I have been promising for the past two years that I would post this on my blog, so here it finally is. I have been making my own laundry detergent for almost a decade now and have been continually revising the process to make a better and easier detergent. I did not think that I could ever come up with an easier recipe than my “5 Minute Liquid Laundry Detergent”, but then I was challenged to make a dry version. Continue reading
This summer I had the blessing to attend my brother Aaron’s wedding in Northern Virginia. This is a beautiful feature about my handsome brother, Aaron Jeschke and his beautiful bride Thea’s wedding. I would like to credit Aaron a little but, but it is way more likely that Thea came up with all these simply gorgeous DIY ideas for their wedding.
I probably should have posted this before the holidays, but here is an article that I wrote in November 2010 for our MOPS newsletter:
My childhood was filled with the typical trials and tribulations that young children face such as arguing with my parents, fights with siblings, or tears over more serious issues. I would consider them “growing pains” of sort. Some of these more difficult moments stand out in my mind, but they do not cloud my heart. The memories that I choose to treasure are the ones that fill my heart with warmth and joy.
Holidays are particularly precious to me as they are for many people. These memories make me smile and block out other more hurtful moments. Growing up, my family did not have an abundance of extra money for huge holiday gifts. My dad is a minister and his meager minister salary did not go very far as we had an eleven member family and usually were hosting a college student in need as well. Despite the lack of funds, our Thanksgiving and Christmas holidays were extravagantly prepared for. What we lacked in money, we made up for in traditions. Using hand-me-down decorations we sprinkled our house with holiday spirit. At Thanksgiving, we dressed as Pilgrims and Indians during the day and we usually put on some sort of play production which inevitably ended with us laughing and rolling around on the floor. We also each had jobs to prepare for the meal such as polishing the silver, arranging flowers, or cooking parts of the delicious feast. Cherished memories were made as we gathered together around a huge table supplemented by smaller card tables pushed together and enjoyed family stories and fellowship.
Christmas traditions were also of the utmost importance. We never got many presents, but the fun was in the gathered family and not the stocking full of underwear and socks. We weren’t allowed to see the presents under the Christmas tree before breakfast. So, we would wake up and run down the stairs, and then cover our eyes as we passed by the room with the Christmas tree. We always had cinnamon rolls for breakfast, then opened our stockings, and then marched–yes, marched from oldest to youngest into the Christmas tree room to the music of “Joy to the World”. We would always squeal with excitement to see the tree surrounded by a pile of presents. I barely remember the presents that I got most Christmas’s but the holiday traditions are forever stamped in my memory.
Whether you have a lot or a little, working to create lasting memories with your family does not cost a thing. Emphasize the time you spend together in special ways or traditions. Share with your family the special traditions that you had growing up. Make time for special meals or special moments. Powerful memories are made not based on what you get, but instead how you feel and the joy and love that you share. The holiday fun and family times that you are creating now will be loved and appreciated by your children and talked about for years to come. Treasured moments make treasured memories that we hold in our hearts forever.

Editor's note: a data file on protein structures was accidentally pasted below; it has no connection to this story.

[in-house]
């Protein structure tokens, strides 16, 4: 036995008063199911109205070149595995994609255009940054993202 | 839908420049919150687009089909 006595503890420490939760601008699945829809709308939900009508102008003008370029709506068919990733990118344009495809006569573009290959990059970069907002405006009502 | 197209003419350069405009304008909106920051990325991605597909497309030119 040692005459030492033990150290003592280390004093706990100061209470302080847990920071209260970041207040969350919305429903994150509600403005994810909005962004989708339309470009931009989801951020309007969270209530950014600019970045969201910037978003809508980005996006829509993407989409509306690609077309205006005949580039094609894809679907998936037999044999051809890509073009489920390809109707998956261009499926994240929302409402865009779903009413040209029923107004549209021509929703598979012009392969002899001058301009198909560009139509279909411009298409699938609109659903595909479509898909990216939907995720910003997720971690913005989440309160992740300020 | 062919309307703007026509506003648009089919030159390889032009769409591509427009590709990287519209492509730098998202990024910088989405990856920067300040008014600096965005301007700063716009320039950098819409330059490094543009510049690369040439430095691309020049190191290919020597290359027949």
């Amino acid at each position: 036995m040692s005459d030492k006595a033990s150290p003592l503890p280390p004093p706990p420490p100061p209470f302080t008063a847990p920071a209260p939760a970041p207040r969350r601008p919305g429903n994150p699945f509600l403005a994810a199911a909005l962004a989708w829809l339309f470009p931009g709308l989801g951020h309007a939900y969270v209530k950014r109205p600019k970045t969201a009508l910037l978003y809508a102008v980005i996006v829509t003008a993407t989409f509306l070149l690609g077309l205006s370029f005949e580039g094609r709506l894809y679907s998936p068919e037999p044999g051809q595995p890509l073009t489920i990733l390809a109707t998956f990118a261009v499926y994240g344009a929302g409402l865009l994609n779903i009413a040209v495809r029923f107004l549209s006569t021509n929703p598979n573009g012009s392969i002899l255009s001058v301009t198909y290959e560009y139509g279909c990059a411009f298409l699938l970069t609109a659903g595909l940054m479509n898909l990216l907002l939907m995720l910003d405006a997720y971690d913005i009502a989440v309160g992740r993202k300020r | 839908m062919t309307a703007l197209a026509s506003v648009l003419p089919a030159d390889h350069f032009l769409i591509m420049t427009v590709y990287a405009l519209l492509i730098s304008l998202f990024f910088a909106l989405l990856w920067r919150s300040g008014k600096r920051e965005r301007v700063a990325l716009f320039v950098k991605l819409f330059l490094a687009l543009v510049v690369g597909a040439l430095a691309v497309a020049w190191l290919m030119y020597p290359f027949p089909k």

Every year for MOPS (Mothers of Preschoolers) one of our favorite spring service projects is collecting small toys for the children in Haiti through Lifeline Christian Mission. It is the perfect opportunity for spring cleaning as you can collect all the gently used small toys, balls, baby dolls, and “Happy Meal” type toys, etc. that pile up around your house. We don’t often eat fast food so we don’t usually accumulate kids meal type toys that way, but they still seem to pop up everywhere around our house as tokens of friendship from other children, as goody bag gifts, or as treasure box prizes at school where other families get rid of their toys and pass them along to everyone else. However we may get them, they still are excess for our family while they could be a blessing to the children in Haiti who have nothing. So, throughout the year, we bag these little goodies up and save them for this ministry.
If your family or a church or organization would like to get involved in collecting your gently used or new toys for Haiti then there is the info below thanks to my MOPS
Toys for Haiti:
921 Eastwind Dr. Suite 133
Westerville, OH 43081-3363
NO guns & be careful to watch for things w/skulls, demon looking stuff or anything that could be linked to Voodoo.
Things to send: Balls, especially soccer balls. jewelry, hair bows, clips, dominoes, kids musical instruments, jacks, jump ropes, puzzles, marbles, dolls, clay, etch-a-sketch. It would be really nice if they could find some black dolls for the girls if they are purchasing things new. You can also find fun stuff in the toy travel section.
If they are recycling toys just make sure they are in nice condition.
You can just box everything up and mail it to Lifeline.
Get involved in blessing others through this ministry or post if you have other ministry service project ideas to share with others.